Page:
What is the difference between being an Iyashi Care social worker versus a social worker for older adults?

Dr. Yanami: I think hospital social workers chase around finding facilities or caregivers and may not have time for what the social worker really wants to do: to talk to the patient and ask them what they want to do. Iyashi Care really has the luxury of really being able to do what you really became a social worker for. As opposed to being a navigator.

Is there anything that you learned from this program that stands out to you?

Dr. Yanami: Sometimes there are a lot of difficult situations out there… and there’s no easy answer. You enter this field thinking you can help everybody and I feel like I may at least emotionally help them but physically or structurally, sometimes there is nothing we can do… and that’s really hard.

And at times, medically there’s nothing we can do. Our job then is to just be there with the patient and their family because sometimes that is all we can offer. However, during those times, being there is the most important thing. And you just have to listen and find out what they want. This is what I think I learned.

Joshua: I notice the level of family involvement and care. I see how they are involved in various ways and engaged in a good way.

Kanako: Similar to Dr. Yanami, there’s a lot of cases where we just have to wait and see. I kind of feel frustrated at times because I can’t really do anything, other than to just make calls and show up at visits. Something that we gained out of this work is that we get validated too. We are encouraged by patients and families as well.

Joshua: I agree too. I definitely hear, “oh we’re so thankful we can call Kanako during the day or Dr. Yanami during the weekend.” Even if they don’t contact us a lot, I hear that a lot, that just us being there could mean something to them.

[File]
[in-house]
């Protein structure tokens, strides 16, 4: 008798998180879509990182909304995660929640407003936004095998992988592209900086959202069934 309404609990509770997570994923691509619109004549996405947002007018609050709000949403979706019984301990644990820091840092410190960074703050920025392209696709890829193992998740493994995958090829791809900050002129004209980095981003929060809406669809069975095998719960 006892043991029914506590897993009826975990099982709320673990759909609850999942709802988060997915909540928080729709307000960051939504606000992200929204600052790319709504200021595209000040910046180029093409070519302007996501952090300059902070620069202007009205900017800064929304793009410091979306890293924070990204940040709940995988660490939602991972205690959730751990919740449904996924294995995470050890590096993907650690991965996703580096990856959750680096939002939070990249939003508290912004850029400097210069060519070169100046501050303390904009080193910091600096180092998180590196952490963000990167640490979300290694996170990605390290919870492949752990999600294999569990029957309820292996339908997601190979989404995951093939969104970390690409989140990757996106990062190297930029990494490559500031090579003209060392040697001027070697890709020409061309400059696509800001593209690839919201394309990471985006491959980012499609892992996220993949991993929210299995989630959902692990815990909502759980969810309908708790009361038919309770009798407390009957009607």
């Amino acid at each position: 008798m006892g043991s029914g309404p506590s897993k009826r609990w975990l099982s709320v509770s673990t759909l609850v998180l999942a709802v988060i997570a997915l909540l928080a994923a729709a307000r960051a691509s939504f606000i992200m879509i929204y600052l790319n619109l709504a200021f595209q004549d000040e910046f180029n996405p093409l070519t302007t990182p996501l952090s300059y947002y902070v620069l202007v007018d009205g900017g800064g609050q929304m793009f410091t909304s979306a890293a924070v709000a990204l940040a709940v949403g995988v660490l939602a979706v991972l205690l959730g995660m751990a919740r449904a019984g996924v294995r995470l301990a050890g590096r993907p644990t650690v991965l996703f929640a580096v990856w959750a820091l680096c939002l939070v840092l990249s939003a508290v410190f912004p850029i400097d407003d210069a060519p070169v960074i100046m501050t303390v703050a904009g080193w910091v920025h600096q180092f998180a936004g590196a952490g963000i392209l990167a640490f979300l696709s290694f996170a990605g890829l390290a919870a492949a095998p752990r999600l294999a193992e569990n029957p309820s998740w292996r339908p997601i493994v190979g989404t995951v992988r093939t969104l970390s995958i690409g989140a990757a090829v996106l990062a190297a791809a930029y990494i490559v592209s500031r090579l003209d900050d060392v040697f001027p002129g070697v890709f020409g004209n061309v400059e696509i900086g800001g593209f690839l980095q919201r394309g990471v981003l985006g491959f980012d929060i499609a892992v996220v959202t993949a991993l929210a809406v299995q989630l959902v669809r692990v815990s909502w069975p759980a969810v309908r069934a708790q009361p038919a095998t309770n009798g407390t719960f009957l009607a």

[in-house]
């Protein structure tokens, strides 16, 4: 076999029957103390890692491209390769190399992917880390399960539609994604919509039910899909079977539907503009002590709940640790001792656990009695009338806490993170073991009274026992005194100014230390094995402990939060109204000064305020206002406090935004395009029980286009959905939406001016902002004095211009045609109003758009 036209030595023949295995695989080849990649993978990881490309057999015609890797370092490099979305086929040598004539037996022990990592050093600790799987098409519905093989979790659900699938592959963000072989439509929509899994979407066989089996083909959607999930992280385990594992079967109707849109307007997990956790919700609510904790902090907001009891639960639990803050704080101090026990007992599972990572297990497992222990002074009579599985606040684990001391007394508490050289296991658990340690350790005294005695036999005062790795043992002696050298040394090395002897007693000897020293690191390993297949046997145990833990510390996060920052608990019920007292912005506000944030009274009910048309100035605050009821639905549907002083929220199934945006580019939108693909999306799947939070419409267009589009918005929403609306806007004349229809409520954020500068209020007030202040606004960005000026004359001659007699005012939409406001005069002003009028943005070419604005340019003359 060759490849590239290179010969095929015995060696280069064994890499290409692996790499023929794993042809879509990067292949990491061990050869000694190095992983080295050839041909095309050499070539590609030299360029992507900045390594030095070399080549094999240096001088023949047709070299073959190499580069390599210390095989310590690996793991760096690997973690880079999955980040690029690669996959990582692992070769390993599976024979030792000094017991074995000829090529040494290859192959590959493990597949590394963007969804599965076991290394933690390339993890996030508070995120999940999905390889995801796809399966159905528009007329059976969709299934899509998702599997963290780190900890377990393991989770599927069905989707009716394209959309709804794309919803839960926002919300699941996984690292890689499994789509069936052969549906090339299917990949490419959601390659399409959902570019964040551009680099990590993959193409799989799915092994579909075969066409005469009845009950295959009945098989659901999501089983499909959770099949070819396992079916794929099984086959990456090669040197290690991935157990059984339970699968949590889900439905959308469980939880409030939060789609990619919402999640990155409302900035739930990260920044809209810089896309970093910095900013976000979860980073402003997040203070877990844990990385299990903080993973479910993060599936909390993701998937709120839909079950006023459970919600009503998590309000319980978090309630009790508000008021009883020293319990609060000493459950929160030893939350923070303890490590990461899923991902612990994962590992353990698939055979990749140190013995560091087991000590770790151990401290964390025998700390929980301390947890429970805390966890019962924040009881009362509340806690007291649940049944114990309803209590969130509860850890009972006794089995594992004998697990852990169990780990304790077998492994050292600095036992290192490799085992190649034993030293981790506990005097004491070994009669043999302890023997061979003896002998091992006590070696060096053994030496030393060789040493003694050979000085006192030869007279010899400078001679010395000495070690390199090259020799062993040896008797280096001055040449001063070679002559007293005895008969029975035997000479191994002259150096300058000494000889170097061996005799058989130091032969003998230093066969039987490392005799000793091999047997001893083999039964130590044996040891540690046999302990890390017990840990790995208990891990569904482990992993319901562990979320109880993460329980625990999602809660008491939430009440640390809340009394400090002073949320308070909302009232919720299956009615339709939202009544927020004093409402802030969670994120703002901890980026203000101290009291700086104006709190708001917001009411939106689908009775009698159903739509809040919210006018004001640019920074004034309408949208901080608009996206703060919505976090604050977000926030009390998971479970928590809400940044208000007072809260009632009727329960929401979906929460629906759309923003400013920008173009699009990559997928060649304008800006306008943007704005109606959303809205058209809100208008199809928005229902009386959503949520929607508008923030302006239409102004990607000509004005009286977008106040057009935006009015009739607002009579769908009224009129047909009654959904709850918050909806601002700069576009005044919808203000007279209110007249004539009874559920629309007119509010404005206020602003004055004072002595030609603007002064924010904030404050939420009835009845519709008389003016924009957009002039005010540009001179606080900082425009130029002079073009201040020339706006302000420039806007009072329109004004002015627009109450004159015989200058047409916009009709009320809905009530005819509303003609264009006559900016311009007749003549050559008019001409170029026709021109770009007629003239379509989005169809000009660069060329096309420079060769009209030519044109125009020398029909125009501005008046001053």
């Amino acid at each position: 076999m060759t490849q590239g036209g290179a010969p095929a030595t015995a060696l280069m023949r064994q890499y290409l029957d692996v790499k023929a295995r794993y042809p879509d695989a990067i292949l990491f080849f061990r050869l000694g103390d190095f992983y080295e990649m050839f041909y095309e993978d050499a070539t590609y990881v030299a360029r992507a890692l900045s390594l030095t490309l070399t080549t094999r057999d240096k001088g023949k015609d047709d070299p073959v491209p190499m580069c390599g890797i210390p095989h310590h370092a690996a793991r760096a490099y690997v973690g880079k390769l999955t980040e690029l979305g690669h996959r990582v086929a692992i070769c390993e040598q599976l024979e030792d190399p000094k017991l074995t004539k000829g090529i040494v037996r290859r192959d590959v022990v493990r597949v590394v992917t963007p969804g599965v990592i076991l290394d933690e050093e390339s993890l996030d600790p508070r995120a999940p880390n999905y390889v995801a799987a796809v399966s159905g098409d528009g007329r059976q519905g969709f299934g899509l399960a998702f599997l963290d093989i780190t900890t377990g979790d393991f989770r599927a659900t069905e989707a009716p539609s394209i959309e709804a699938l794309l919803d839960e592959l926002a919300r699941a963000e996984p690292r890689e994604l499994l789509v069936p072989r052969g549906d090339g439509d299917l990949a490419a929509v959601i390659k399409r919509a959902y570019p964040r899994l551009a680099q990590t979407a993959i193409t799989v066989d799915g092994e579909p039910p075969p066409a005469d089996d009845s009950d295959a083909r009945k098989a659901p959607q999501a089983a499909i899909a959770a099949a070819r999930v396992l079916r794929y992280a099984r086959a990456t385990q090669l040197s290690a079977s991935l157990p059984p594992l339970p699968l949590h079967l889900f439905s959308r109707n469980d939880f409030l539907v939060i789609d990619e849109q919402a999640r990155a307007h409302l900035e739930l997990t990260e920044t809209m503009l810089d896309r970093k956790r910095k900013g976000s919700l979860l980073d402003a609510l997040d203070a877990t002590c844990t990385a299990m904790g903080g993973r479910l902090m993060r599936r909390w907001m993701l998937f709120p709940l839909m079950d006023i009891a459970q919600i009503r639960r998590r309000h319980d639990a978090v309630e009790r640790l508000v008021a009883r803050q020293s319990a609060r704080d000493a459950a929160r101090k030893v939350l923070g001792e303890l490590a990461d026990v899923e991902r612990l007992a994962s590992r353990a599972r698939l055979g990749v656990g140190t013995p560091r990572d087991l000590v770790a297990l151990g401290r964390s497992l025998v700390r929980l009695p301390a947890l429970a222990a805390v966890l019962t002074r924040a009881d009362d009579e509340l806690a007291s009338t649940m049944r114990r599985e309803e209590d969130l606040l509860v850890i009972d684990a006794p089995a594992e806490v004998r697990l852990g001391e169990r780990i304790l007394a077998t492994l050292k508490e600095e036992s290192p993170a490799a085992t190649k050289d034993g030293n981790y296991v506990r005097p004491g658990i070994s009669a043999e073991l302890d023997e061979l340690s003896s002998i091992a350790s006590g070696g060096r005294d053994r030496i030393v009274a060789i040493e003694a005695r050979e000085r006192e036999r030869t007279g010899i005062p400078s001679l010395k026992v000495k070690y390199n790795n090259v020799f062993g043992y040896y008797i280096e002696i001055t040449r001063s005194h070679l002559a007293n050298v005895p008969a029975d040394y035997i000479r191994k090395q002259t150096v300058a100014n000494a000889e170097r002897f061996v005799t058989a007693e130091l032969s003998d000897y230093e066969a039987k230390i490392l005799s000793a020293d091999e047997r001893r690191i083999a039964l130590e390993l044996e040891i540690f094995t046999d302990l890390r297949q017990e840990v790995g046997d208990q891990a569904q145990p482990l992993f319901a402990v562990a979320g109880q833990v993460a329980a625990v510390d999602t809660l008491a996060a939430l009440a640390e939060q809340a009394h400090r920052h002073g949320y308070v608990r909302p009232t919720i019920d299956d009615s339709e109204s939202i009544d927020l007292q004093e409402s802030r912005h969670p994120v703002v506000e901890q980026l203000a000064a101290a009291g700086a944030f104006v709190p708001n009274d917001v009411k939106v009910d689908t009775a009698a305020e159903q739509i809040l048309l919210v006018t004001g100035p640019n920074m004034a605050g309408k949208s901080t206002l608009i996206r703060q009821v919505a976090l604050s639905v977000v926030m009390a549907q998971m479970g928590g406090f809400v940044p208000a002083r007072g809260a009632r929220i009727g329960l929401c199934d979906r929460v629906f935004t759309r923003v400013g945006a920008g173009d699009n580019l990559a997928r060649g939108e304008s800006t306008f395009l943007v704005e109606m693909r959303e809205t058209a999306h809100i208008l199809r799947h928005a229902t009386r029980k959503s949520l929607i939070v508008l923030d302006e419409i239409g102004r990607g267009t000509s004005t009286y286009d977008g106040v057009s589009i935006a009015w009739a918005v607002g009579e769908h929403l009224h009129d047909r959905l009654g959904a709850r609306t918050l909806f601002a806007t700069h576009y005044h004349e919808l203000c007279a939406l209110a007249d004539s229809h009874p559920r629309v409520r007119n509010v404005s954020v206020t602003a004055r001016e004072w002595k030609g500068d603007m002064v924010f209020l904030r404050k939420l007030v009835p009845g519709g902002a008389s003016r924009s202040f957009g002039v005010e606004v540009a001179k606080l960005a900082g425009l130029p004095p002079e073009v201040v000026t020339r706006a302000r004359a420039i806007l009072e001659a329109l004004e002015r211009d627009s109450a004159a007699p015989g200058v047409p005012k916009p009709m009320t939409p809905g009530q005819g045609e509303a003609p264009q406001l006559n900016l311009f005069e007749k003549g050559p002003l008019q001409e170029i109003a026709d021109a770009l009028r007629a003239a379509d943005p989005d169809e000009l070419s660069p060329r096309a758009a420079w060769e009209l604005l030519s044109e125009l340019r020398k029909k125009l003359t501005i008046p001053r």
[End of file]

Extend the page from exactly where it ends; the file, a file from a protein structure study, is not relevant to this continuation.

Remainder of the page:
Any messages to the community or future patients?

Dr. Yanami: If you’re struggling with any pain or difficulty, I do want patients to reach out sooner rather than later. It breaks my heart when I hear a comment like somebody had cancer, and he was having such a hard time but now he’s better. I wish they called at that time [when they were in pain] and I could have probably helped him so that I can make their lives a little bit easier. We do help with pain control.

Kanako: Just reach out, inquire about Iyashi Care, and see whether where you’re headed is the plan your aging parents or yourself really want. Like if you have parents who are exhibiting early dementia, but don’t have advance directives or things like that, then you probably want to create those documents before it’s too late and we can facilitate that conversation. Reach out to us so you can be prepared.